Gawronska et al. 200719Children (mean age: 11.6 years, range: 6–16 years)Rome II criteria for IBS, FAP, FD3 × 109 CFU, twice daily, for 4 weeksPlacebo (maltodextrin)Treatment success defined as no pain (a relaxed face, score of 0, on the Faces Pain Scale) at the end of the interventionImprovements defined as a change in: (i) the Faces Pain Scale by at least 2 faces scores; (ii) self-reported severity of pain during the preceding week measured on the Faces Pain Scale; (iii) self-reported frequency of pain during the preceding week; (iv) use of medication for abdominal pain; and (v) school absenteeism because of abdominal pain

Risk of bias in included trials

Table 2 shows the results of the methodological quality assessment. All of the studies had good methodological quality. The main limitation of the study by Bausserman et al. was incomplete outcome data (more than 20% lost to follow-up).18

Table 2.   Methodological quality summary: review authors’ judgments about each methodological quality item for each included study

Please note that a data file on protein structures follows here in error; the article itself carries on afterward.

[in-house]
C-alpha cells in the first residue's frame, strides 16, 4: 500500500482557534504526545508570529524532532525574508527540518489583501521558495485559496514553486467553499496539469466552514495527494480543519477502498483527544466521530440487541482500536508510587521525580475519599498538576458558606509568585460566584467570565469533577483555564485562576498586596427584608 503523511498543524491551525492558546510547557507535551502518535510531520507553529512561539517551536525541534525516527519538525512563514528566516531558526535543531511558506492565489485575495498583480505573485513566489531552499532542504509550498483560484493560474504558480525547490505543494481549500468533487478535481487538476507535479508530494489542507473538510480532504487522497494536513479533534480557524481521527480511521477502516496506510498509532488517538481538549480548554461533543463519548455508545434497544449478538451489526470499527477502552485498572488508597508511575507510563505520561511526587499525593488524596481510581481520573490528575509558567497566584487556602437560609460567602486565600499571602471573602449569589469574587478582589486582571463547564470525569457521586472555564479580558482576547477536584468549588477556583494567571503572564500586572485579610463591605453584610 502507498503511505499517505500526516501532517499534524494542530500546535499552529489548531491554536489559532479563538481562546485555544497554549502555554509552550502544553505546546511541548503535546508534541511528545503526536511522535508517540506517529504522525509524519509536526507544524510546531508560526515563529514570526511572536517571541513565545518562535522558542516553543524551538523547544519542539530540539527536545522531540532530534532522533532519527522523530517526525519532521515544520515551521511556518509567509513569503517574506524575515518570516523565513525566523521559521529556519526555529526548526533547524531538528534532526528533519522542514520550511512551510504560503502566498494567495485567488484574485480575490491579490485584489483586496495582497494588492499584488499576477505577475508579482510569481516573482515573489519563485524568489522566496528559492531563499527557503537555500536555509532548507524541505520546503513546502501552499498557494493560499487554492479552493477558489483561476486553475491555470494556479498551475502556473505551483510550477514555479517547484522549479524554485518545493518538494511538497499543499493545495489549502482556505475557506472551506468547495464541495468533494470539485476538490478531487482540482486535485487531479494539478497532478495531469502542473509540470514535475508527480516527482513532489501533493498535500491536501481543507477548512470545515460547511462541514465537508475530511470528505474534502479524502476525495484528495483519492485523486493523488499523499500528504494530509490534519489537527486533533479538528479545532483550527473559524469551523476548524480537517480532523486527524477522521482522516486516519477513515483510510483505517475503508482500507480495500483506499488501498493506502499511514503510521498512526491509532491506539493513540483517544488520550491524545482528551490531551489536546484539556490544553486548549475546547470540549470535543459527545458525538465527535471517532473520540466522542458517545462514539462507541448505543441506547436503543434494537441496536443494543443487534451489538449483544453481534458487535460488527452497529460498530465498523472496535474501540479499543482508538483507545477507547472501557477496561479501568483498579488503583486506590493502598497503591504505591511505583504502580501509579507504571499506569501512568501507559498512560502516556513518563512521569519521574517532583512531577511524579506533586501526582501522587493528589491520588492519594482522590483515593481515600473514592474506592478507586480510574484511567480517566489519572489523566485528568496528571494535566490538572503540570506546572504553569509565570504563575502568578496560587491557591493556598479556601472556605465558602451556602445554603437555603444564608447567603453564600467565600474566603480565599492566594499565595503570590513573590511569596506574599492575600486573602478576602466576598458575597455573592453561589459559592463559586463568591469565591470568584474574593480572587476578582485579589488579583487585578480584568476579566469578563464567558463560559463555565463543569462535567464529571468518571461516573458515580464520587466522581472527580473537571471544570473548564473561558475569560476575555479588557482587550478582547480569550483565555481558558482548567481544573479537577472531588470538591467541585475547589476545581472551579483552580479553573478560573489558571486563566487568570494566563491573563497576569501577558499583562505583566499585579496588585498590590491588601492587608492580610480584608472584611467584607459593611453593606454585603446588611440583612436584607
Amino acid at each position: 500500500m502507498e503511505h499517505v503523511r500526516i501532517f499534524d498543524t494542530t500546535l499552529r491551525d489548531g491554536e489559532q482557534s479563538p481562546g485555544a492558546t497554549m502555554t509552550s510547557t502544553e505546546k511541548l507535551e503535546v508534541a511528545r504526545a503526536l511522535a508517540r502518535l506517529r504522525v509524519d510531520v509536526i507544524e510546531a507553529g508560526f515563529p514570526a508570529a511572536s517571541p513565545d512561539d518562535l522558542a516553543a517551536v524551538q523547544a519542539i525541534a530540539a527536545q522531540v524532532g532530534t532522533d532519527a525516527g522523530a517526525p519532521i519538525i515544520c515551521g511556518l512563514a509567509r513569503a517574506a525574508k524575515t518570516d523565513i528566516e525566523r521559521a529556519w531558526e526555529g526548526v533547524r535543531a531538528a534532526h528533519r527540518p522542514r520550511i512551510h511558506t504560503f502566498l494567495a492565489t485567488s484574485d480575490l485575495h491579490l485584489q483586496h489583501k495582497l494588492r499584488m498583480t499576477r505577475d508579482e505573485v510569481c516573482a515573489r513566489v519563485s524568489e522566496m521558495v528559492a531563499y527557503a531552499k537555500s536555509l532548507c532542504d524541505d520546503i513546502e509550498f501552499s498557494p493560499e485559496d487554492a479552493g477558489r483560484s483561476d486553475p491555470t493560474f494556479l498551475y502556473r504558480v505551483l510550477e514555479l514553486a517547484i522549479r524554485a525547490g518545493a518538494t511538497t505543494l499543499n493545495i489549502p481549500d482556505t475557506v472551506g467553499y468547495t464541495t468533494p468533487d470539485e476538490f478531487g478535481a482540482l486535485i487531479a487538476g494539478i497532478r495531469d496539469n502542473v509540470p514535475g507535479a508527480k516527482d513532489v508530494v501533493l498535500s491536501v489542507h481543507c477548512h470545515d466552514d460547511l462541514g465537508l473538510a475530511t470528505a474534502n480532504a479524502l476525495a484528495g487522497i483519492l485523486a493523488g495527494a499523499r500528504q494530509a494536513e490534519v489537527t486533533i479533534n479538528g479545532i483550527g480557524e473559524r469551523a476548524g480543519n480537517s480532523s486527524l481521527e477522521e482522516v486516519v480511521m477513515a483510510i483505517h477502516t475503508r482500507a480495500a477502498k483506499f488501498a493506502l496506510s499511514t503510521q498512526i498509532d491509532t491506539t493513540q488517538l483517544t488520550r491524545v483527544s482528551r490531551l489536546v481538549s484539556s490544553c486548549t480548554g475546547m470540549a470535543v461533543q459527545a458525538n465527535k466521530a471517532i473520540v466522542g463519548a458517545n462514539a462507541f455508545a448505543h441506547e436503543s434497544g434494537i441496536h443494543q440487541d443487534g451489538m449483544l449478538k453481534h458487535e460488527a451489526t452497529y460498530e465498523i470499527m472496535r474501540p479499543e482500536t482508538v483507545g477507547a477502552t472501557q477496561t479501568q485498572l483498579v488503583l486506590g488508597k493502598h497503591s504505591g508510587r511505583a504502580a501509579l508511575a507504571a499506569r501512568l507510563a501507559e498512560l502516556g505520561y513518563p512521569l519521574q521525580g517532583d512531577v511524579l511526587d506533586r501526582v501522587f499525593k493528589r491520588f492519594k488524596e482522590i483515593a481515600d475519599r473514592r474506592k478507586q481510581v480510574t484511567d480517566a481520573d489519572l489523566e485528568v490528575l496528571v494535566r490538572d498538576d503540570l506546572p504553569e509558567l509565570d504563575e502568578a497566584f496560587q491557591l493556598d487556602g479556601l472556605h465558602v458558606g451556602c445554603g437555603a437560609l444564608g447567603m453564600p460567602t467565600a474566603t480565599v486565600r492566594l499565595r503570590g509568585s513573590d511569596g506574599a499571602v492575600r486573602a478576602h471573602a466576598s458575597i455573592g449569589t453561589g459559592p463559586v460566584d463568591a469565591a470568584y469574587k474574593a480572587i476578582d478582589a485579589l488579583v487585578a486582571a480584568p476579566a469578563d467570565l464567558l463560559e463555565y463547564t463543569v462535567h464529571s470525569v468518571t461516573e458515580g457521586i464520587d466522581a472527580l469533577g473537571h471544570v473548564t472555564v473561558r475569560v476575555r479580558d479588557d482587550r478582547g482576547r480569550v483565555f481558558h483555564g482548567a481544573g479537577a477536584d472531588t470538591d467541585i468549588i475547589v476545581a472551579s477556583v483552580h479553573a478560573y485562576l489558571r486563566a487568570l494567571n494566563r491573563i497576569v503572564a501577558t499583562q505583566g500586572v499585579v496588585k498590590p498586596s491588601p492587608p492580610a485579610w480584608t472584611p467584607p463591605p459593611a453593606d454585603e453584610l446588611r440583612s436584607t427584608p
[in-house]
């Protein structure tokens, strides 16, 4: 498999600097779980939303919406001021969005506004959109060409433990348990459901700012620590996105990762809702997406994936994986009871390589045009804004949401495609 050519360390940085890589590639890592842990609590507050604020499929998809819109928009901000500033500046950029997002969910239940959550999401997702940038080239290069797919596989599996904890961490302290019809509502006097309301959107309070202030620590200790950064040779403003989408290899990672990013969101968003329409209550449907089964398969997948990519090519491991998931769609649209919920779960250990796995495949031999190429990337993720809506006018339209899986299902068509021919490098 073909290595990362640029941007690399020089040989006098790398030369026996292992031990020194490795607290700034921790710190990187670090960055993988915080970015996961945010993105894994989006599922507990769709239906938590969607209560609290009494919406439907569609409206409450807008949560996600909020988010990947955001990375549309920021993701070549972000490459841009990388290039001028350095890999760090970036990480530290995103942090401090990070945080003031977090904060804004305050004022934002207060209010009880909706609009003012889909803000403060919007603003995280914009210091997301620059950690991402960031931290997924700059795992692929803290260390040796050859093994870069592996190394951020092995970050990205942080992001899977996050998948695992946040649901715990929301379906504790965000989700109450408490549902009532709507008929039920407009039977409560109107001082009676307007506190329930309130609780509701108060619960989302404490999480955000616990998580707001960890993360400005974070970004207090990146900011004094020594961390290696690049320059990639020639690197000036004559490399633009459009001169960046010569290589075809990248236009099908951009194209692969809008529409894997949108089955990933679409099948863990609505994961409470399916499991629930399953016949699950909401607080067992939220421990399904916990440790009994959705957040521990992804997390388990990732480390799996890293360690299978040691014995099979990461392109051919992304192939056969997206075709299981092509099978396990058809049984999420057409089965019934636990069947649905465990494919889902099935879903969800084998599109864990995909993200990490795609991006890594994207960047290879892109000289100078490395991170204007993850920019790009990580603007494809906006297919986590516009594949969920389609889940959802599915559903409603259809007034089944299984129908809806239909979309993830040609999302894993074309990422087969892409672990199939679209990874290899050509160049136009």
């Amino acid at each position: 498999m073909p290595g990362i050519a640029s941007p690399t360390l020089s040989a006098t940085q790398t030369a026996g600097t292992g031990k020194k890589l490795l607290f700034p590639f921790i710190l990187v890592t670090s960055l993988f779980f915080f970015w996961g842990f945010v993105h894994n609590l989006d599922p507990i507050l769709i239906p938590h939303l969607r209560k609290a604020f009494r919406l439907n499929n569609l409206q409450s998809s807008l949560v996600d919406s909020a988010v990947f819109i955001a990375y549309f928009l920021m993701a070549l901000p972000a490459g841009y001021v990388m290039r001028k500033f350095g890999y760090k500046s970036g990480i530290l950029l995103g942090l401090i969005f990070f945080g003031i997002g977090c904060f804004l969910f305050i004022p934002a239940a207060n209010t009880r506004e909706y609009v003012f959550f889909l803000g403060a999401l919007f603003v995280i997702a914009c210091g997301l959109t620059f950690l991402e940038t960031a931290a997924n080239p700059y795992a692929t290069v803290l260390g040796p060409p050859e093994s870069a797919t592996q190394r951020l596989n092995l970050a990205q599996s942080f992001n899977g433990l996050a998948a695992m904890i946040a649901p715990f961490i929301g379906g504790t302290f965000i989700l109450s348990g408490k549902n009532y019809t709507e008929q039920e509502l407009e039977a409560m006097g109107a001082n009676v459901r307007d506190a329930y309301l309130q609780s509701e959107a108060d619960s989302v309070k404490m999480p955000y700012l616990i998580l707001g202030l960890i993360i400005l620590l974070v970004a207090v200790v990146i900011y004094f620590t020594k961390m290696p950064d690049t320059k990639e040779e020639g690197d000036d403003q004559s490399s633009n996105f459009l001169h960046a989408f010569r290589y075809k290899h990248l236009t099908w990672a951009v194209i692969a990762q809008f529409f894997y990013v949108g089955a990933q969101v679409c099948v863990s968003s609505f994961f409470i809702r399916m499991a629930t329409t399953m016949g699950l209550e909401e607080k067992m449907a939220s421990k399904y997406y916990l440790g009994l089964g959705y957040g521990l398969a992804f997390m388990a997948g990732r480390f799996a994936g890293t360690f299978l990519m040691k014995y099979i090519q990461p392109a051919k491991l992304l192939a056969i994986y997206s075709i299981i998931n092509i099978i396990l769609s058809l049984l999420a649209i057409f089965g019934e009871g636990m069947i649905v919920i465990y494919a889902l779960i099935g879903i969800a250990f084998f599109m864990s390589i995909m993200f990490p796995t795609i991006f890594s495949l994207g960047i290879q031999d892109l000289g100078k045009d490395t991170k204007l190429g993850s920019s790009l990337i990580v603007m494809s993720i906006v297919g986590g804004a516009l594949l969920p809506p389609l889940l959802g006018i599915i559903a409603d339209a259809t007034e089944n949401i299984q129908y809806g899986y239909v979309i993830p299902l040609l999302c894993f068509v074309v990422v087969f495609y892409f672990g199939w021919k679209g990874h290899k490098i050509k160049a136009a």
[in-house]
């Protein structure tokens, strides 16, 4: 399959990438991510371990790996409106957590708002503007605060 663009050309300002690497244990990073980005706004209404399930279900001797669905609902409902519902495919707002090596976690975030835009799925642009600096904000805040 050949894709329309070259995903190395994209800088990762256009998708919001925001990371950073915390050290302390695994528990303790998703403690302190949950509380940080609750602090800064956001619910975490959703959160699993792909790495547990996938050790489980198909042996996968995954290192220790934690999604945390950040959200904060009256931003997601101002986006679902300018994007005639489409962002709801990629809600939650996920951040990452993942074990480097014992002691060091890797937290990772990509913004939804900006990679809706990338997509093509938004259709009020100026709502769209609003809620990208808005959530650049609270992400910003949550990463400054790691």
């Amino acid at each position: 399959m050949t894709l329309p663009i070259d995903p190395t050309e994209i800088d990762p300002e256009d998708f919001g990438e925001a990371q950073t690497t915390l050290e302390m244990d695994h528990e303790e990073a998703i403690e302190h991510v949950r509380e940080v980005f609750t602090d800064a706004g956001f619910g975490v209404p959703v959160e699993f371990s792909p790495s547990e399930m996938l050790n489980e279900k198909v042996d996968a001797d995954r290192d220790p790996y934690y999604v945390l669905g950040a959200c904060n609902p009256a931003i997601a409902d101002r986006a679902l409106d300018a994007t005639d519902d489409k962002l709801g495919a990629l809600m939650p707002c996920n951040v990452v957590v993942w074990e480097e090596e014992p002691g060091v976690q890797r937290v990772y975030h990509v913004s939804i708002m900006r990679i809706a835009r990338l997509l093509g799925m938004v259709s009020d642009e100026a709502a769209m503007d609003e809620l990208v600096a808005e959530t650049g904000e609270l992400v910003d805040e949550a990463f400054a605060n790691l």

Study IDAdequate sequence generation?Allocation concealment?Blinding?Incomplete data addressed?
  1. In all cases, an answer of ‘yes’ indicates a low risk of bias and an answer of ‘no’ indicates a high risk of bias.

Bausserman et al. 200518YesYesYesNo
50/64 (78%)
Gawronska et al. 200719YesYesYesYes
104/104 (100%)
Francavilla et al. 201012YesYesYesYes
136/141 (96%)

Heterogeneity

No heterogeneity for the primary outcome was found (I2 = 0%). For the secondary outcomes, significant heterogeneity (I2 ≥ 50%) was found for the overall study population for the frequency of pain (χ2 = 9.15, = 0.002, I2 = 89%) and the intensity of pain (χ2 = 2.21, = 0.14, I2 = 55%). In all cases, the observed statistical heterogeneity was not judged to be clinically relevant (i.e., studies consistently reported results in the same direction with clinically insignificant differences between the studies). However, there were too few studies to adequately determine heterogeneity.20

Effects of intervention

Primary outcome.  All three RCTs reported responders to the treatment or treatment success defined as no pain or a decrease in pain intensity (Figure 2). One RCT19 reported both treatment success (defined as no pain) and improvement of symptoms (defined as a change in the Faces Pain Scale by at least 2 faces scores). For this review, data related to those two outcomes were combined into a single outcome.

Figure 2.

 Primary outcome: effect of Lactobacillus GG on responder rates.